At the same time, new claims for unemployment insurance dipped slightly for the third straight week.
The Labor Department said the total unemployment benefit rolls fell by 255,000 to a seasonally adjusted 4.5 million, the lowest total since December 2008.
Some of those recipients may have exhausted the 26 weeks of benefits customarily provided by most states. A Labor Department analyst said state agencies didn't provide any explanation for the drop.
New claims fell by 3,000 to a seasonally adjusted 456,000. The four-week average of new claims, which smooths volatility, rose for the fourth straight week to 463,000.
First-time claims have hovered near 450,000 since the beginning of the year after falling steadily in the second half of 2009. That has raised concerns among economists that hiring remains weak and could slow the recovery.
Economists look closely at the total number of people claiming benefits. They monitor those who are initially receiving 26 weeks of state benefits, on average. But they are also concerned about the number of people who have transitioned to extended federal unemployment benefits, which can last up to 73 additional weeks.
That total is likely to drop in the coming weeks. The extended benefit program expired in early June, and Congress is debating whether to continue it through the end of November.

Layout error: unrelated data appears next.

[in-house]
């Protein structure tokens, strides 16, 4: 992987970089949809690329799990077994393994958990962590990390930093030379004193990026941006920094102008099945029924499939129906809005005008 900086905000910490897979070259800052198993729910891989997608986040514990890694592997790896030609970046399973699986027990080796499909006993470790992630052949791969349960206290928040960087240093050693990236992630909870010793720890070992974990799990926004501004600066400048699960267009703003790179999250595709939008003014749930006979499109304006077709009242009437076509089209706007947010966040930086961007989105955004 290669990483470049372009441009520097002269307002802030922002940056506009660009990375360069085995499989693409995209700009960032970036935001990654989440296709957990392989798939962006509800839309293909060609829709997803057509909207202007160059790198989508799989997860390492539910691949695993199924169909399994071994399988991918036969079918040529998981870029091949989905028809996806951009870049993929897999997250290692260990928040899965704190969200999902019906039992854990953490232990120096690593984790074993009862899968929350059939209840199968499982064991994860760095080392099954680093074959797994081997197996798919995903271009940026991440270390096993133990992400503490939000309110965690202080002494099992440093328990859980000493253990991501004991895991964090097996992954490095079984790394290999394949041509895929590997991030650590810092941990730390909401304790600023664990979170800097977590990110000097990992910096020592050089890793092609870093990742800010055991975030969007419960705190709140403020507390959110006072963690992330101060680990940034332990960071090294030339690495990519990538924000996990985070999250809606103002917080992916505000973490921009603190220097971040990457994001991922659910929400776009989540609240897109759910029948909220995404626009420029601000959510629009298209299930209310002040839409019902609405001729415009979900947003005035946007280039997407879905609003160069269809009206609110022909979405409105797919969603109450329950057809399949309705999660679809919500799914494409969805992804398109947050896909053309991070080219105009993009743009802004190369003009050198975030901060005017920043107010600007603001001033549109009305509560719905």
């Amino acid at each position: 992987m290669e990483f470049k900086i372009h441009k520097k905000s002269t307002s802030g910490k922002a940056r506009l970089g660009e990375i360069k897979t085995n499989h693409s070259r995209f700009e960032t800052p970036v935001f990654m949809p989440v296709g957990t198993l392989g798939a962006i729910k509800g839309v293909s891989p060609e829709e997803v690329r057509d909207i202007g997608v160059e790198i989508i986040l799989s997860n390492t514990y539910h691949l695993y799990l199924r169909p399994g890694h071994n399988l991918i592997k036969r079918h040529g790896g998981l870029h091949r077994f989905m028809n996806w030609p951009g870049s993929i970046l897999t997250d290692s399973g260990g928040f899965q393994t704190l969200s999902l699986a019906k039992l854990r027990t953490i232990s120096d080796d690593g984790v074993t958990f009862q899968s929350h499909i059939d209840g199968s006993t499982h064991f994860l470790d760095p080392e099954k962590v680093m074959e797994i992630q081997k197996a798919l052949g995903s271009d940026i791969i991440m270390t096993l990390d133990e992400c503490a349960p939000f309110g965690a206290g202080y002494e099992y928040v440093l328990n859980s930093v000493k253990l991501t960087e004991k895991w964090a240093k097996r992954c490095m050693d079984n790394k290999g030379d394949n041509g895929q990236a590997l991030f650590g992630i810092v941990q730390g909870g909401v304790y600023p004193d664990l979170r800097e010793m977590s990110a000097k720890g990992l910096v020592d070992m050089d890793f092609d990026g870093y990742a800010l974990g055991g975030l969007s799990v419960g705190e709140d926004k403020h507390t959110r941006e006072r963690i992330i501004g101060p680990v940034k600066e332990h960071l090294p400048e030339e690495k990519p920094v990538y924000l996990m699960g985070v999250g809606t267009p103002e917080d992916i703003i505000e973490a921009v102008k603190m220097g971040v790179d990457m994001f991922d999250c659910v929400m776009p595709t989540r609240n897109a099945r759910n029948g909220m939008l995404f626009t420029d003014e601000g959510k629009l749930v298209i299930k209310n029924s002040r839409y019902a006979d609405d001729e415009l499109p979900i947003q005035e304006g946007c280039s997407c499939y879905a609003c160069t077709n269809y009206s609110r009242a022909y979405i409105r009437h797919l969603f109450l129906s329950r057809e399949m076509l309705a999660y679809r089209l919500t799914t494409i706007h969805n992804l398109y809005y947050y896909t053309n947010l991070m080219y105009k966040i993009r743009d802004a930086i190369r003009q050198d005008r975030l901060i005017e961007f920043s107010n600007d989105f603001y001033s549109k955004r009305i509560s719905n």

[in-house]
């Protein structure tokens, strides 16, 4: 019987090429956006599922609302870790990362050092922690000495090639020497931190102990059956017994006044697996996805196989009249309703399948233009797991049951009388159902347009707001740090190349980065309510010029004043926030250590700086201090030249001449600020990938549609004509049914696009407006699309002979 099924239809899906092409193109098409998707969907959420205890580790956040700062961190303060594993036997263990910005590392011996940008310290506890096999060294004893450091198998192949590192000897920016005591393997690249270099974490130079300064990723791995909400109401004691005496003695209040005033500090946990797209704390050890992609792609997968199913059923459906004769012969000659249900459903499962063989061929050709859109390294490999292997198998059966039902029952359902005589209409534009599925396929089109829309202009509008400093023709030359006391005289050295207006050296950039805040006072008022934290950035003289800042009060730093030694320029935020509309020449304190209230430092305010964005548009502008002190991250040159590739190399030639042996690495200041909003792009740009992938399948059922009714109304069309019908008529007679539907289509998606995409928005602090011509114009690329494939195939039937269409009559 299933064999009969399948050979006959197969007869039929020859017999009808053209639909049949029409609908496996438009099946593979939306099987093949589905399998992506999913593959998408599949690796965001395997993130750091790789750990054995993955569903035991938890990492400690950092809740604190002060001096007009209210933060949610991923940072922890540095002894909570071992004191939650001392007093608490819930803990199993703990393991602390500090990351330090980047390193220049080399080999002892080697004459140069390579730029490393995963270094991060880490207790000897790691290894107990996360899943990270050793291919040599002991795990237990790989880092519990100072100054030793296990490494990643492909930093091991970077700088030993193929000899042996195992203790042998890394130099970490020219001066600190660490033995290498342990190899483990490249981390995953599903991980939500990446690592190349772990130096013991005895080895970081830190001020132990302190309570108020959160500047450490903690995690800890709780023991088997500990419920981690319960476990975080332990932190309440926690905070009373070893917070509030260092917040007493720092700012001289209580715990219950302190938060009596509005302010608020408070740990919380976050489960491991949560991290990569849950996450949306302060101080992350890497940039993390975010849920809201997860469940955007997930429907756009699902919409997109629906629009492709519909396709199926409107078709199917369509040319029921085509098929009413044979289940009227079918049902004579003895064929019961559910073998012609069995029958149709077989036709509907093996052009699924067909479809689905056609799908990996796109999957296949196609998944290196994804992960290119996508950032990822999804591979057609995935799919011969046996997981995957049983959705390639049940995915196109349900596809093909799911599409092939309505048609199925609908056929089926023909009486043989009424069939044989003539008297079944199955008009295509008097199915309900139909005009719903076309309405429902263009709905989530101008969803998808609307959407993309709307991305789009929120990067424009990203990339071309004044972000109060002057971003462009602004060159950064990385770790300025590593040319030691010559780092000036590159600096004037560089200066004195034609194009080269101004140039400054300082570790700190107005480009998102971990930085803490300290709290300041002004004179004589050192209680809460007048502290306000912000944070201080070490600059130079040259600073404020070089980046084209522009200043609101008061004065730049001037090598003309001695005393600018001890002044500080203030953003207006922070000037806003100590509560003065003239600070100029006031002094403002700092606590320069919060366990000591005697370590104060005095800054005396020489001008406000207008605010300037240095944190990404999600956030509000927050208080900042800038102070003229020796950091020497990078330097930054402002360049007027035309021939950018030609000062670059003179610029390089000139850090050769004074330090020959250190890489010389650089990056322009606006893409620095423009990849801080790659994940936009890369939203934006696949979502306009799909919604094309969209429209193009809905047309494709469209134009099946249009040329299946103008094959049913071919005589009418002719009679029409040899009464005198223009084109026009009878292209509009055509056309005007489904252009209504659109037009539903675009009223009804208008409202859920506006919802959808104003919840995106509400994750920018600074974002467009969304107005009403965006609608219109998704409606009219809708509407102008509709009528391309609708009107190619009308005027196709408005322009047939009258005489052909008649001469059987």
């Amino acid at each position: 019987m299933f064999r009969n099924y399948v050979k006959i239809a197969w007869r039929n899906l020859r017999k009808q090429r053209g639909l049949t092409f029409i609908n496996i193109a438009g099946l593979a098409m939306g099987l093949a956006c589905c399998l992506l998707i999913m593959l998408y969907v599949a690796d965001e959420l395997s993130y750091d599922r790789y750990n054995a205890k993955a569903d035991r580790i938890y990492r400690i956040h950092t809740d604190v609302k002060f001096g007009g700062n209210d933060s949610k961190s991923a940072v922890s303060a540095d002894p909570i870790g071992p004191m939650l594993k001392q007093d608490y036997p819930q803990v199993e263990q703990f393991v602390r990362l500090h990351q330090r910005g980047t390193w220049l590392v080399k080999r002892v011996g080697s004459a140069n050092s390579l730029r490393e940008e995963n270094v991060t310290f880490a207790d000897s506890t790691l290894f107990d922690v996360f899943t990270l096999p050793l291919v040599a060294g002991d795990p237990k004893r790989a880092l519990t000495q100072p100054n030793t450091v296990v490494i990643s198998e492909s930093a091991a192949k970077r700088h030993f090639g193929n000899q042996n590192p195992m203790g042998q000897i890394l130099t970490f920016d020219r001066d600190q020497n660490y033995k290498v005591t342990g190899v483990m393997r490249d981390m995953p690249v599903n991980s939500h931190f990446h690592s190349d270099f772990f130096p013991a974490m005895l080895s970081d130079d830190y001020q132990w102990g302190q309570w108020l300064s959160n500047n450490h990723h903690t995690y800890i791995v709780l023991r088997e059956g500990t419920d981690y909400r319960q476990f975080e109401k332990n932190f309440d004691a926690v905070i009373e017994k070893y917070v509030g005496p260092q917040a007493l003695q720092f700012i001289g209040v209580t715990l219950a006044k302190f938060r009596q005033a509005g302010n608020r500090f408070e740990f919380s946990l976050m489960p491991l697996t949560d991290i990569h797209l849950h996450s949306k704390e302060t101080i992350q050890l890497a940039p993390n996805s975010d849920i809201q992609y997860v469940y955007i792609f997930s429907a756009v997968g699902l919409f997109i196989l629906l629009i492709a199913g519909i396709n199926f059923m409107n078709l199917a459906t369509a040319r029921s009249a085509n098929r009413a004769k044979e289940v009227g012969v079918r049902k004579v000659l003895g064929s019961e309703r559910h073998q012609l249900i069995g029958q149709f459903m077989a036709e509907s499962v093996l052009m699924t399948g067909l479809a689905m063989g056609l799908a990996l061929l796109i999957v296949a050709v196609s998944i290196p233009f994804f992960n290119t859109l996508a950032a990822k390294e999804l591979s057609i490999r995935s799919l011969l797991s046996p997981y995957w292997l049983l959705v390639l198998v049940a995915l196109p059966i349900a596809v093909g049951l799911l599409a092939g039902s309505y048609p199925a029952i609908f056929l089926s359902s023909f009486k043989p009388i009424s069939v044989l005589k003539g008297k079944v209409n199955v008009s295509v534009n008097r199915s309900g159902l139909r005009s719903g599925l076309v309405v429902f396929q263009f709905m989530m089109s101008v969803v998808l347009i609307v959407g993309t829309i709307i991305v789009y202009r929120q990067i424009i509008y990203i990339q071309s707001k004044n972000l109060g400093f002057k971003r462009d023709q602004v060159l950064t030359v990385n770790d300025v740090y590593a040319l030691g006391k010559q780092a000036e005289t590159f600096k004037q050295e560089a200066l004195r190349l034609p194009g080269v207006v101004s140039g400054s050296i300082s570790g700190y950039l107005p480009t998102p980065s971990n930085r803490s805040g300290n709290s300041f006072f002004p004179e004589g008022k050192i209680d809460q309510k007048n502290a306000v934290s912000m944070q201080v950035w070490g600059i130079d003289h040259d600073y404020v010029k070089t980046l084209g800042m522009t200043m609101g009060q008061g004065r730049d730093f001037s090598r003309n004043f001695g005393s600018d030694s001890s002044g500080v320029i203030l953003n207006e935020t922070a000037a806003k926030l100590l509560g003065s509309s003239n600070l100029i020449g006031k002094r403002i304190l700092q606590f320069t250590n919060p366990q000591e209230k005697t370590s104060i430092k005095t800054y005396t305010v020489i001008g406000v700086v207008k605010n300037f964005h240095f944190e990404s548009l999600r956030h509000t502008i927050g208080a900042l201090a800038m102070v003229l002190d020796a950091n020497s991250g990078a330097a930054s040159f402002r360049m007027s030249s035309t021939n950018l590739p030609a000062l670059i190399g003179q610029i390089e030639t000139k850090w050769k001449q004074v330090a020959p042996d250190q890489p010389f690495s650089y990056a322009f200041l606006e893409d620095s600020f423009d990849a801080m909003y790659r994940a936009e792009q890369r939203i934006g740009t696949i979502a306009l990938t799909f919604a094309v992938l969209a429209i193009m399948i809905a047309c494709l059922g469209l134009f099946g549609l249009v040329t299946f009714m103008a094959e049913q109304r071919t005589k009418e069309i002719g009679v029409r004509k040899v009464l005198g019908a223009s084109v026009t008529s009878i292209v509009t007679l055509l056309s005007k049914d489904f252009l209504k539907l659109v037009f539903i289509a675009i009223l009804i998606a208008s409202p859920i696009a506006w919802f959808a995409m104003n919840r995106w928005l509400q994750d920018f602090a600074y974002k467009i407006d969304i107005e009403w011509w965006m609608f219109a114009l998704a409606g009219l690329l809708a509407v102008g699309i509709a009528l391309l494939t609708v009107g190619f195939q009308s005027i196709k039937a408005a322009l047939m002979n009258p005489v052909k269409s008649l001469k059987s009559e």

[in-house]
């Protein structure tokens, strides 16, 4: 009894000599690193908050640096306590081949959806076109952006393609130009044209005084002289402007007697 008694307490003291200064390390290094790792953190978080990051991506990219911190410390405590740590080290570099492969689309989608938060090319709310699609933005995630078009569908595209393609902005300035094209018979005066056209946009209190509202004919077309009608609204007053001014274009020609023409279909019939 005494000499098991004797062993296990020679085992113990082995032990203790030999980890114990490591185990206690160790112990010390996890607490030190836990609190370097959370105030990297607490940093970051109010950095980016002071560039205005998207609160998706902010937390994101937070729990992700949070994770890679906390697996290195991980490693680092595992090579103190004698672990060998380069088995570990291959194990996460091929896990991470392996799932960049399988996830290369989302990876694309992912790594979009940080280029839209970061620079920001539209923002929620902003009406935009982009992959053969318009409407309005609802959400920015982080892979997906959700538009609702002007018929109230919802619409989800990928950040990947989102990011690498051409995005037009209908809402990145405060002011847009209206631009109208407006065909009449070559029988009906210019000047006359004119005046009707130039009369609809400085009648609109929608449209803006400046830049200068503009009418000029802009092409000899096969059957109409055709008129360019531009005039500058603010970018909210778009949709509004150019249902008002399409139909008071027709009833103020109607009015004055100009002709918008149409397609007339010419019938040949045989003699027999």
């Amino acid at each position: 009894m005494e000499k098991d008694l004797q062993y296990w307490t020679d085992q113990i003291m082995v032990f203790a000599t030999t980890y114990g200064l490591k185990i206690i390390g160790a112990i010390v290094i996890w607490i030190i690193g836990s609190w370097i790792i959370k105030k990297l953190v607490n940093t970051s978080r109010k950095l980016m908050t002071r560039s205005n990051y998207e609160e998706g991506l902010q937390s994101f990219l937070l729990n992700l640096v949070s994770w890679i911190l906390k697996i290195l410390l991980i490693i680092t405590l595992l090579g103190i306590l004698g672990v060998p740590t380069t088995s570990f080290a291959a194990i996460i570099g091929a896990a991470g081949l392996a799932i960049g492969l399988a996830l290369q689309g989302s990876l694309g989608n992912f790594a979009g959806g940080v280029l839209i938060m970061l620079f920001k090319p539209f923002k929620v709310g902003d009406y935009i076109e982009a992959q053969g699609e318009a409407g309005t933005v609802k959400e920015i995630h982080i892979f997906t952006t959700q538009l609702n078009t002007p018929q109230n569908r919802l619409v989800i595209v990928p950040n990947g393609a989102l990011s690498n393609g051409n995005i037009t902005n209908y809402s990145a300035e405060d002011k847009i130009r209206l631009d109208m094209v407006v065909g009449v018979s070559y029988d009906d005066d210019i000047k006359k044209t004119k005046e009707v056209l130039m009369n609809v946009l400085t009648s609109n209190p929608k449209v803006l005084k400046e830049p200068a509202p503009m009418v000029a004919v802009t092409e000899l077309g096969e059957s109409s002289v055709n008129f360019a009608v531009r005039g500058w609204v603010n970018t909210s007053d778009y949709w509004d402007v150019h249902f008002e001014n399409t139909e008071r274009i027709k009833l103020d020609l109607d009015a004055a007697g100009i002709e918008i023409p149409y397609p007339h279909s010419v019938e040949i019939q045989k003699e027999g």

About 325,000 people will lose unemployment aid by the end of this week due to the cutoff, the department estimates. That total could grow to 1.25 million by the end of the month if the extension isn't passed.
Last week, the Labor Department said the economy generated only 41,000 private-sector jobs in May, down from 218,000 in April.
Temporary census hiring added another 411,000 jobs, and the unemployment rate fell to 9.7 percent from 9.9 percent.
The economy is expanding, but at a weaker pace than in many previous recoveries. The Commerce Department said earlier this month that the nation's gross domestic product - the broadest measure of economic output - grew at a 3 percent annual rate in the January-to-March quarter. That was down from the 5.6 percent pace in the fourth quarter of 2009.
After the last deep recession in the early 1980s, the economy grew at a pace of 7 percent to 9 percent for five straight quarters.